Pastoral support is the range of services provided for students’ emotional, psychological and spiritual wellbeing. While most institutions will have services dedicated to this support, staff also have a critical role to play.
All university students are entitled to enjoy their educational journey. For high retention rates, positive student experiences and increased engagement, pastoral care in higher education (HE) needs to be revitalised. Here’s how to kickstart the support:
Understanding the importance
The cost of not implementing better pastoral support is far more devastating than doing so.
Regular and ongoing engagement with students is of critical importance as awareness-raising and campaigning activity can make people aware of institutional policies and procedures. When you empower students, your reputation will only grow positively.
- Factors such as caring responsibilities, disability, mental health, background, gender and family relationships have the potential to seriously impact upon a student’s academic achievement and general wellbeing. We need to support them.
- Many students develop their political, cultural, social, sexual and spiritual identities while in HE. That journey won't always be an easy one and showing them it’s okay to express themselves is essential.
- Your reaction to the issues students present and your ability to understand their experiences are crucial in enabling them to work through their problems effectively.
- You have a legal responsibility to ensure you protect students from discrimination and harassment. What will you have in place to ensure a preventive approach can be implemented quickly?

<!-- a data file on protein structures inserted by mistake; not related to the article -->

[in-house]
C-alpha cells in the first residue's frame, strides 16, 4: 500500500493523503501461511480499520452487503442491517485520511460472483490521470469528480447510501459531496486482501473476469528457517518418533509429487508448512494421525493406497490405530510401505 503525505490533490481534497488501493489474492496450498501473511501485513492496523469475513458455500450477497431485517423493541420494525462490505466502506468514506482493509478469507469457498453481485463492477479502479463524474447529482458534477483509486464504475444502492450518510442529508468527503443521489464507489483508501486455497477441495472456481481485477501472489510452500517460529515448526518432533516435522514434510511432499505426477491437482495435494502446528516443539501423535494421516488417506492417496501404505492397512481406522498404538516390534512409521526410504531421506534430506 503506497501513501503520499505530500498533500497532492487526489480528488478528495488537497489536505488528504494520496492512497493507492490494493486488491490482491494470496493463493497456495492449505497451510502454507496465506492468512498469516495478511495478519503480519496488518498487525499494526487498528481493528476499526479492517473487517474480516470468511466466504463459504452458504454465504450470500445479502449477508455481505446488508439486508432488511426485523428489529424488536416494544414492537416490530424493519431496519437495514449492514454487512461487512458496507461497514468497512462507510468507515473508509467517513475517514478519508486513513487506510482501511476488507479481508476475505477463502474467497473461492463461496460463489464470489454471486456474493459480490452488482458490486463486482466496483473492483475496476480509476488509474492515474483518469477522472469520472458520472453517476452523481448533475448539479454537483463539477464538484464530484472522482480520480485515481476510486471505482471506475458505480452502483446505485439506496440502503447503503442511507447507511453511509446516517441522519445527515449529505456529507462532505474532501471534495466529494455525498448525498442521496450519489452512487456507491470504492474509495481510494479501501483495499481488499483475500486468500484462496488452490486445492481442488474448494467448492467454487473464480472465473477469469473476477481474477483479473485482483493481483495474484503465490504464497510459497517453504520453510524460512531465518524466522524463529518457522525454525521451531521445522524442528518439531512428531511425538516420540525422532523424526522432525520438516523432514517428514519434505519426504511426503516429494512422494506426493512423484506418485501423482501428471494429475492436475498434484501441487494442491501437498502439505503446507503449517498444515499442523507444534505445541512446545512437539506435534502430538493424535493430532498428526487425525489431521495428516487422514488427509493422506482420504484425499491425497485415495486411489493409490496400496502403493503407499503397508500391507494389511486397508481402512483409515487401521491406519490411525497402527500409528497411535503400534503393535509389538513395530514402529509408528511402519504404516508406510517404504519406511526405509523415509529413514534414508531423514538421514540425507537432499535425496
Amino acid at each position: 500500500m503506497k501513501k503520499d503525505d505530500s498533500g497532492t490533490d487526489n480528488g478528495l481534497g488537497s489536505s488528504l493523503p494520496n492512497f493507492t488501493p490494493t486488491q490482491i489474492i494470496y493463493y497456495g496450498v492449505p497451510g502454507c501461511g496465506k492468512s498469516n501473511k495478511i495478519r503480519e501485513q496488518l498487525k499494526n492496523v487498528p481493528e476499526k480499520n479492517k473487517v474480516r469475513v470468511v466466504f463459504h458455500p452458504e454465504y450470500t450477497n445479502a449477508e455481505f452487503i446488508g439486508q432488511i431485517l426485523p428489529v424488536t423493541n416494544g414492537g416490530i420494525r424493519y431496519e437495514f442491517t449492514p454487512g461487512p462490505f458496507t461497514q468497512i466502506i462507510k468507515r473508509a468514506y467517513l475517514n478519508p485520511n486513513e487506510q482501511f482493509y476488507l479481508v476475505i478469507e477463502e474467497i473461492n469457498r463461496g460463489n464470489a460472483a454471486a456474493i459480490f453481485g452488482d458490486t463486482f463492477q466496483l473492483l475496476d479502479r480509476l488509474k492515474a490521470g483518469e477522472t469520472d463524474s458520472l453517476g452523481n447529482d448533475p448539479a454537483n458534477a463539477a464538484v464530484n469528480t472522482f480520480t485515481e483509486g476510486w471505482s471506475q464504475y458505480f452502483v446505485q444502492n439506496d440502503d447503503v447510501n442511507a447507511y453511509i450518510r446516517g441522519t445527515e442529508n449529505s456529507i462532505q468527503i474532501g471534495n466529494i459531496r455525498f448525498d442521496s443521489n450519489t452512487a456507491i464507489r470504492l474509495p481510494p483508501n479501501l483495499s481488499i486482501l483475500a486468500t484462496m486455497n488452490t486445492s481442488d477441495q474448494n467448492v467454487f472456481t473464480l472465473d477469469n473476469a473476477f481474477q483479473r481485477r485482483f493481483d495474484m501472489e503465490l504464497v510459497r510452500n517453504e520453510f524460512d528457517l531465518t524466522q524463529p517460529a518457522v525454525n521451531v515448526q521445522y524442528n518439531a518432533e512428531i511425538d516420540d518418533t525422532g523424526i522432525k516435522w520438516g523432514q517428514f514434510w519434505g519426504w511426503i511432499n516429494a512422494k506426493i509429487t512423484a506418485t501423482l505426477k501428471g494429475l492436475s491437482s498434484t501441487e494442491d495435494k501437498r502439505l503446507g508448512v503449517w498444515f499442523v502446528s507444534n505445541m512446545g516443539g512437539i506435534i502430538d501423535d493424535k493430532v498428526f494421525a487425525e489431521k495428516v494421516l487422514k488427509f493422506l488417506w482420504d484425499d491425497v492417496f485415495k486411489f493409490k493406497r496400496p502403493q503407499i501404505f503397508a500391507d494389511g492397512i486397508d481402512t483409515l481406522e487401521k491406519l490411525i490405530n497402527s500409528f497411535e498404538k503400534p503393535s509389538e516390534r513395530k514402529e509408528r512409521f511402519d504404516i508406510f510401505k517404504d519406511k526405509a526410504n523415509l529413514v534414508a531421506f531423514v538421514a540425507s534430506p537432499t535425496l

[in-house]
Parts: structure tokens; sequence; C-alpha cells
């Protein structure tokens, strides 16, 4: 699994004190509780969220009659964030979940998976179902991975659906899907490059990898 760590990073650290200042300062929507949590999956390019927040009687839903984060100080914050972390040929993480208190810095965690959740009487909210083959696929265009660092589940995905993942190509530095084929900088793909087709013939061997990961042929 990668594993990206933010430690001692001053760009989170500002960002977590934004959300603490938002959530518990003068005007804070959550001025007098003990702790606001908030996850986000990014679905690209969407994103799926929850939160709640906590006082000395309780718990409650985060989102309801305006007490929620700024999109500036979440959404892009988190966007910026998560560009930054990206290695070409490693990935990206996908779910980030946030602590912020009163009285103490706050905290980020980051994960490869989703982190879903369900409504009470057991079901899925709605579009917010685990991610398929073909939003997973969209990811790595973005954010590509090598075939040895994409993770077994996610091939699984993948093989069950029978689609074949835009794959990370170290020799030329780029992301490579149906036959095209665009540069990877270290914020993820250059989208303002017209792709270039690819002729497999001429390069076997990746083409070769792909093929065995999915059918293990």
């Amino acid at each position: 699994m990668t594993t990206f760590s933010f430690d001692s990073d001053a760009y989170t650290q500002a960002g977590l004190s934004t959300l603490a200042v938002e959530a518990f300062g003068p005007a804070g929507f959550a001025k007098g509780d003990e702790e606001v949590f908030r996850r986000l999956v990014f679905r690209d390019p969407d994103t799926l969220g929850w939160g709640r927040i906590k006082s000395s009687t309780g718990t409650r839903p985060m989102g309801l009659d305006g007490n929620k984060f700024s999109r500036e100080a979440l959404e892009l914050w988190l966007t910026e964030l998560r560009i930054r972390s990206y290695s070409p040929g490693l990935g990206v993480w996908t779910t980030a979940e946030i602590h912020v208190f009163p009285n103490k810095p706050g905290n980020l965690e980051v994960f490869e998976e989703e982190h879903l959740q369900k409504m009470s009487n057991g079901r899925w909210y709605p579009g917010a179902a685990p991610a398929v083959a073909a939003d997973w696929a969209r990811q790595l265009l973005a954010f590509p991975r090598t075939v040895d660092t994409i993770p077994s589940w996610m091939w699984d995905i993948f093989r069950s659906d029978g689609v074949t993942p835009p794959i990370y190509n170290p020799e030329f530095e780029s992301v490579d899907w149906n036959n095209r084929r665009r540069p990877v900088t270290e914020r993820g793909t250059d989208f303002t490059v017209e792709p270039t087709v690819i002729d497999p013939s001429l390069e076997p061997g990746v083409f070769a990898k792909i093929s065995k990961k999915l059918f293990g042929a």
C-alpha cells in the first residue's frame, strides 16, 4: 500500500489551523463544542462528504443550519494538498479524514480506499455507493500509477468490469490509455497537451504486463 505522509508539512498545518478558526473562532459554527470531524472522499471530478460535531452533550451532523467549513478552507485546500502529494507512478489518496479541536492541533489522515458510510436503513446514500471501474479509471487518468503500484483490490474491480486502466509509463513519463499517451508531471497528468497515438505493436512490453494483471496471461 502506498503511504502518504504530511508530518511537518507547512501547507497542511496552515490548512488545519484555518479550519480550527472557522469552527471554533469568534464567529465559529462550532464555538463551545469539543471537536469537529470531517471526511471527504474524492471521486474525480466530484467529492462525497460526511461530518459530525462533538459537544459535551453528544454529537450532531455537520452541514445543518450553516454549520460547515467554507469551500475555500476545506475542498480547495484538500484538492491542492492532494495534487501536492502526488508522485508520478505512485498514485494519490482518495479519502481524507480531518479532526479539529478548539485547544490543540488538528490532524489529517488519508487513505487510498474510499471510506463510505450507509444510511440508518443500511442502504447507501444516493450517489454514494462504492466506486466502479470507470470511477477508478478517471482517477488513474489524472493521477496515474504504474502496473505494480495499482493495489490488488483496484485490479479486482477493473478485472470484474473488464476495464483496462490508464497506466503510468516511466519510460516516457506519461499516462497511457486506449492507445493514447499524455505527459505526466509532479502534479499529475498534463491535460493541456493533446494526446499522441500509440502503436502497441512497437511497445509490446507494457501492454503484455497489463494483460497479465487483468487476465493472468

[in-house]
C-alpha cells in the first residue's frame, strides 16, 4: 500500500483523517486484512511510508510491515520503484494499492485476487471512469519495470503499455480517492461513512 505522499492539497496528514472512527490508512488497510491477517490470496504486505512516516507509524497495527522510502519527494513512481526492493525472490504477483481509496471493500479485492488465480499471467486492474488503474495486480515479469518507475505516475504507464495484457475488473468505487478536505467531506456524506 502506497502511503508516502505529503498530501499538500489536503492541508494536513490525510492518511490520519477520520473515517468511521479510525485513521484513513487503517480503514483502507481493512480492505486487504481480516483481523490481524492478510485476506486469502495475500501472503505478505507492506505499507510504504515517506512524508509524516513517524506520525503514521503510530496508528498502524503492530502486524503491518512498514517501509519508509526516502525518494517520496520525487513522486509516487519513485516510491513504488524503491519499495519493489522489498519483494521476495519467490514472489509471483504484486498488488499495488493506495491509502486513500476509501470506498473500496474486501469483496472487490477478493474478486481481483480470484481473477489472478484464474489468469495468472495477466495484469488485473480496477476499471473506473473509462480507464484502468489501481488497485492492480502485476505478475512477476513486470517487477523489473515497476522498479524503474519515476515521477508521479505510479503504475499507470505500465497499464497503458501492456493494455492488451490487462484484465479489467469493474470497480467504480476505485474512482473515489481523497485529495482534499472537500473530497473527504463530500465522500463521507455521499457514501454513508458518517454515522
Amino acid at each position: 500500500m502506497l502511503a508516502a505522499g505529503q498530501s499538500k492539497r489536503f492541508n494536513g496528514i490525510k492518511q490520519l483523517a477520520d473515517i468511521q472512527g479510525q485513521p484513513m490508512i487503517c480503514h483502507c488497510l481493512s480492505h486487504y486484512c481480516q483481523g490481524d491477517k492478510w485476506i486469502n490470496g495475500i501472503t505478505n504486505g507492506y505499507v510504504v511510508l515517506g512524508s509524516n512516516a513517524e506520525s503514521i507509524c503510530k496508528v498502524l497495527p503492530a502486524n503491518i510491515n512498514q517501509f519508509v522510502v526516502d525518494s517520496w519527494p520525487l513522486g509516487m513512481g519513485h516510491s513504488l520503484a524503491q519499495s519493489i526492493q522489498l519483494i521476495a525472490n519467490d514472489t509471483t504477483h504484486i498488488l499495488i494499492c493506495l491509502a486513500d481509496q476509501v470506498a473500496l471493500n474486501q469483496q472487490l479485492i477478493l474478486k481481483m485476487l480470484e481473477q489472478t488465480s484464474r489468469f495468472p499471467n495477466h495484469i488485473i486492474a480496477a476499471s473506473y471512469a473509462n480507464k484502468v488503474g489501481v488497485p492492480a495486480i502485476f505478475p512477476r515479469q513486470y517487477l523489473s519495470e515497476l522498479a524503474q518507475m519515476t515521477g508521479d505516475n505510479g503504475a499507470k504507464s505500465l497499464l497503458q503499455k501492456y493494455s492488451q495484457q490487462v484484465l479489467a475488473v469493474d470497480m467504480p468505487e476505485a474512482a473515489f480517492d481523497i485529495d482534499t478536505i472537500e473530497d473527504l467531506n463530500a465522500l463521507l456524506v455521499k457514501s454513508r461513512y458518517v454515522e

Students will benefit from an approach to pastoral care that recognises their individual circumstances and can meet their unique needs. A student who receives relevant and timely support in dealing with the problems of everyday life is more likely to have the motivation to succeed.
How to make strides toward better pastoral support
Over 25% of UK students experience a negative change in their mental wellbeing when beginning their HE journey. Bettering internal efficiencies starts with recognising where you can make improvements.
Key to supporting student wellbeing is shared responsibility and effective use of expertise and resources. The deployment of better pastoral care and support is a marathon, not a sprint. Here are some considerations for anybody actively working in higher education.
Develop active listening skills: Some students may be reluctant to talk about personal issues. You'll need to listen to them and whatever they need to say so they can begin to move forward. It’s vital victim-survivors feel heard at every step of the process.
Ensure your students know they can approach you if they encounter any problems with which they require help. When you’re not available, make sure there’s a place they can go for support. Whether through an online platform or telephone helpline, it should be accessible.
Improve your understanding of diversity: The broader your knowledge of the issues that might affect your students, the higher chance it is they’ll feel comfortable talking to you. You want to inspire confidence that you understand what they’re saying and can resolve it.